Politics & Policy

Romania Knows

Been there; ready to help Iraq.

When debating the reconstruction of Iraq, not many countries can say, “Been there–done that.” But Romania can–now that it has won a seat on the U.N. Security Council.

The horrors Saddam Hussein inflicted upon Iraqis thankfully were matched by few modern tyrants. Yet one was Nicolae Ceausescu, who ruled and ruined his country for roughly as long as Hussein–a quarter century or so. The devastation inflicted on their states’ economies and infrastructures was matched by the devastation in the formation and spirit of their people. Iraq and Romania have nearly identical populations of 23 or so million. The recent U.N. vote in favor of a Romanian seat at the security table is a sort of capstone to this era of Romanian history and a beacon for a grander role in world affairs.

While U.N. ambassadors from sundry dictatorships urge the Iraqi Government Council to draft a democratic constitution within one year, it took Romania nearly two after its dictator’s demise. And its post-1989 “Founding Fathers” (and “Mothers”) could draft the document without gunfire and explosions ringing in their ears.

Because Romanians recently resumed theirs as a “normal country,” they’re willing to help Iraqis and Afghans do likewise. While no great military might, and with gobs of domestic priorities grabbing its leaders, Romania posts 1,800 troops in the two newly liberated nations. Other Europeans–especially French and Germans–ask why Romanians divert scarce resources to aid these Islamic states. The Romanian ambassador to the U.S. told me how his citizens understand their post-liberation depression. Romanians shared their immediate exhilaration and know their misery in contemplating the awesome tasks ahead. Most French or Germans can’t identify so closely.

After Ceausescu and his Lady Macbeth-ean wife were captured and justly killed, during Christmas season 1989, Romanians (for the first time) could honestly survey the damage the terrible two had inflicted. Even worse than Iraq today, Romania then had less than one percent of its GDP in the private sector.

Now some 70 percent GDP is private, with only 30 percent in government hands. Since 2000, the growth of its GDP has run at 5 percent, quite stellar for any European economy. Exports have grown by nearly 20 percent.

Civil and political freedoms are granted, and elections are fair. Corruption lingers as a corrosive factor, and experience is lacking in to assure its economic and democratic reforms become permanent.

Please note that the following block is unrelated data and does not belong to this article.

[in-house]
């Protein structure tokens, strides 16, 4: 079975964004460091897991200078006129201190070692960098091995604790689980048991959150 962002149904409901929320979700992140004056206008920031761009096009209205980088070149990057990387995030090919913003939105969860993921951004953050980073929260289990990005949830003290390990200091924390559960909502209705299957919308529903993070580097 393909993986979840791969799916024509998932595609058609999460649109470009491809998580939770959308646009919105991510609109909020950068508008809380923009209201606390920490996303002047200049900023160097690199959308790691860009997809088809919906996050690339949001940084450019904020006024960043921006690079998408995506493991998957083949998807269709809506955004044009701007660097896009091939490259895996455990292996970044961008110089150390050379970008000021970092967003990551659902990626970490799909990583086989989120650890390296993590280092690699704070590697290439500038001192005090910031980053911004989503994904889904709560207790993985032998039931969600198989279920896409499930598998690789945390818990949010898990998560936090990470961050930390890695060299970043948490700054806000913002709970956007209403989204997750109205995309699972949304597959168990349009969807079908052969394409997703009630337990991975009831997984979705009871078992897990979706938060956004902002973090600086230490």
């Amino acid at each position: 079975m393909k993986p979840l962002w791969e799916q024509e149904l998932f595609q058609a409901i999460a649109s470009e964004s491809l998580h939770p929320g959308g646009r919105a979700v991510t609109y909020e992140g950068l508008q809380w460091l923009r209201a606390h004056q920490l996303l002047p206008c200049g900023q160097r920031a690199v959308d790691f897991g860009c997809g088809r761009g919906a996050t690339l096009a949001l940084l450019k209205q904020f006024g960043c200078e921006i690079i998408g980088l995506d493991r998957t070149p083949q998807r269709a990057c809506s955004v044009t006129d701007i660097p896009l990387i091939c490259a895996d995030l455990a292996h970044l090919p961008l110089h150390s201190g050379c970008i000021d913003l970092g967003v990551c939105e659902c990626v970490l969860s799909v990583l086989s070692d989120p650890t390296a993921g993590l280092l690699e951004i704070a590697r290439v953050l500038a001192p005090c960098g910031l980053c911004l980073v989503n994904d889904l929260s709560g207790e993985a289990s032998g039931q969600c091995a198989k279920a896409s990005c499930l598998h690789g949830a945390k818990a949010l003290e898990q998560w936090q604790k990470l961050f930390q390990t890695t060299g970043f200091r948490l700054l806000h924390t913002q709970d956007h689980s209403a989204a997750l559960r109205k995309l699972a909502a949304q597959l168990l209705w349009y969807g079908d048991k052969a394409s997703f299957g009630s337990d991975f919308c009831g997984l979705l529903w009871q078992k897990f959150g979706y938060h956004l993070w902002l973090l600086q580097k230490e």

While Romania aspires to join the European Union, it readies to join NATO. Last May, the U.S. Senate ratified its ascension into history’s most-successful alliance.

While helping abroad, the Romanian government helps at home, too. It has even developed a model AIDS program, which is rare among newly developing nations.

The Romanian government formed a neat partnership with Merck, for both prevention and treatment of AIDS. Due to Communism’s constant jimmying of the books–lying to its own people–and hiding horrendous health harms, many post-Communist countries suffer mega-AIDS woes. Russia seems headed for an AIDS wreck, if that isn’t happening already.

But the Romania-Merck team established an exemplary AIDS-prevention and -treatment program. Last year, it achieved its prime goal of providing antiretroviral therapy to 100 percent of patients needing treatment.

This is especially heartening since in Romania, rare among countries, the majority of those AIDS-infected are children. So the coming generation most benefits from a high-treatment rate–among all diagnosed with HIV and AIDS–of around 61 percent, roughly equal to those of more experienced and wealthier Western democracies–66 percent in the U.K., and 65 percent in Portugal.

Having gone through a Saddam-like ordeal, and having then done much wrong and lately a lot right, Romania could make a real contribution to the U.N. Security Council as it oversees the rehabilitation of Iraq.

I can envision the day when the Romanian ambassador to the U.N.–the representative of a state which overcame plagues like tyranny and AIDS–greets the Iraqi ambassador after announcing Iraq’s political and economic rehabilitation, with an outstretched arm, and smiling, “Welcome aboard!

Ken Adelman was a U.N. ambassador and arms-control director in the 1980s, accompanying President Reagan on his superpower summits with Mikhail Gorbachev. He now serves on the Defense Policy Board, and cohosts www.TechCentralStation.com.


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